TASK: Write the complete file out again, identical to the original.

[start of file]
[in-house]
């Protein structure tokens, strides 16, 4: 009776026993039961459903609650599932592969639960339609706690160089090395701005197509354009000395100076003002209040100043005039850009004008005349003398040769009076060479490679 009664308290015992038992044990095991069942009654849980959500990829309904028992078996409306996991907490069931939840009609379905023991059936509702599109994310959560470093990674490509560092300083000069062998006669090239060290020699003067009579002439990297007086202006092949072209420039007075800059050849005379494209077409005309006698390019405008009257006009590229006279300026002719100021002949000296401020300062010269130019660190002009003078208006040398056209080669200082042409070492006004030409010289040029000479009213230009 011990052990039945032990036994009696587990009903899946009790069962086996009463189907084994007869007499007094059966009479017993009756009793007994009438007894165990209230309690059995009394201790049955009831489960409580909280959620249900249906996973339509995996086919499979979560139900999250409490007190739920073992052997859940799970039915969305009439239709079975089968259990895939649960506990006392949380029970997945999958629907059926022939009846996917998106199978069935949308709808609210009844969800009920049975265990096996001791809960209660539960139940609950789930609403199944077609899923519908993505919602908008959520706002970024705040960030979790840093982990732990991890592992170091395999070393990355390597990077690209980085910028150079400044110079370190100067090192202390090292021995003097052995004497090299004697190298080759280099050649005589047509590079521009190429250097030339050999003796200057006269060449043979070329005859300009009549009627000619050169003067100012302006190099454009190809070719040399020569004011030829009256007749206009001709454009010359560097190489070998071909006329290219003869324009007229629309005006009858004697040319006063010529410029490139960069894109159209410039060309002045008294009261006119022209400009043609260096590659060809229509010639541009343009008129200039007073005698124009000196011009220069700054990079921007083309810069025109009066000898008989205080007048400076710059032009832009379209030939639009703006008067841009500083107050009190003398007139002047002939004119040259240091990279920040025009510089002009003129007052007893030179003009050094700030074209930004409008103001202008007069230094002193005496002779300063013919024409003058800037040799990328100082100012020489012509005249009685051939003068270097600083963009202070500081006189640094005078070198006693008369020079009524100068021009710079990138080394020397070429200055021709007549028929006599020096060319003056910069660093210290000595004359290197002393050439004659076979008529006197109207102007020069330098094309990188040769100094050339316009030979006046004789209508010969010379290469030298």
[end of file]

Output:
[in-house]
């Protein structure tokens, strides 16, 4: 009776026993039961459903609650599932592969639960339609706690160089090395701005197509354009000395100076003002209040100043005039850009004008005349003398040769009076060479490679 009664308290015992038992044990095991069942009654849980959500990829309904028992078996409306996991907490069931939840009609379905023991059936509702599109994310959560470093990674490509560092300083000069062998006669090239060290020699003067009579002439990297007086202006092949072209420039007075800059050849005379494209077409005309006698390019405008009257006009590229006279300026002719100021002949000296401020300062010269130019660190002009003078208006040398056209080669200082042409070492006004030409010289040029000479009213230009 011990052990039945032990036994009696587990009903899946009790069962086996009463189907084994007869007499007094059966009479017993009756009793007994009438007894165990209230309690059995009394201790049955009831489960409580909280959620249900249906996973339509995996086919499979979560139900999250409490007190739920073992052997859940799970039915969305009439239709079975089968259990895939649960506990006392949380029970997945999958629907059926022939009846996917998106199978069935949308709808609210009844969800009920049975265990096996001791809960209660539960139940609950789930609403199944077609899923519908993505919602908008959520706002970024705040960030979790840093982990732990991890592992170091395999070393990355390597990077690209980085910028150079400044110079370190100067090192202390090292021995003097052995004497090299004697190298080759280099050649005589047509590079521009190429250097030339050999003796200057006269060449043979070329005859300009009549009627000619050169003067100012302006190099454009190809070719040399020569004011030829009256007749206009001709454009010359560097190489070998071909006329290219003869324009007229629309005006009858004697040319006063010529410029490139960069894109159209410039060309002045008294009261006119022209400009043609260096590659060809229509010639541009343009008129200039007073005698124009000196011009220069700054990079921007083309810069025109009066000898008989205080007048400076710059032009832009379209030939639009703006008067841009500083107050009190003398007139002047002939004119040259240091990279920040025009510089002009003129007052007893030179003009050094700030074209930004409008103001202008007069230094002193005496002779300063013919024409003058800037040799990328100082100012020489012509005249009685051939003068270097600083963009202070500081006189640094005078070198006693008369020079009524100068021009710079990138080394020397070429200055021709007549028929006599020096060319003056910069660093210290000595004359290197002393050439004659076979008529006197109207102007020069330098094309990188040769100094050339316009030979006046004789209508010969010379290469030298």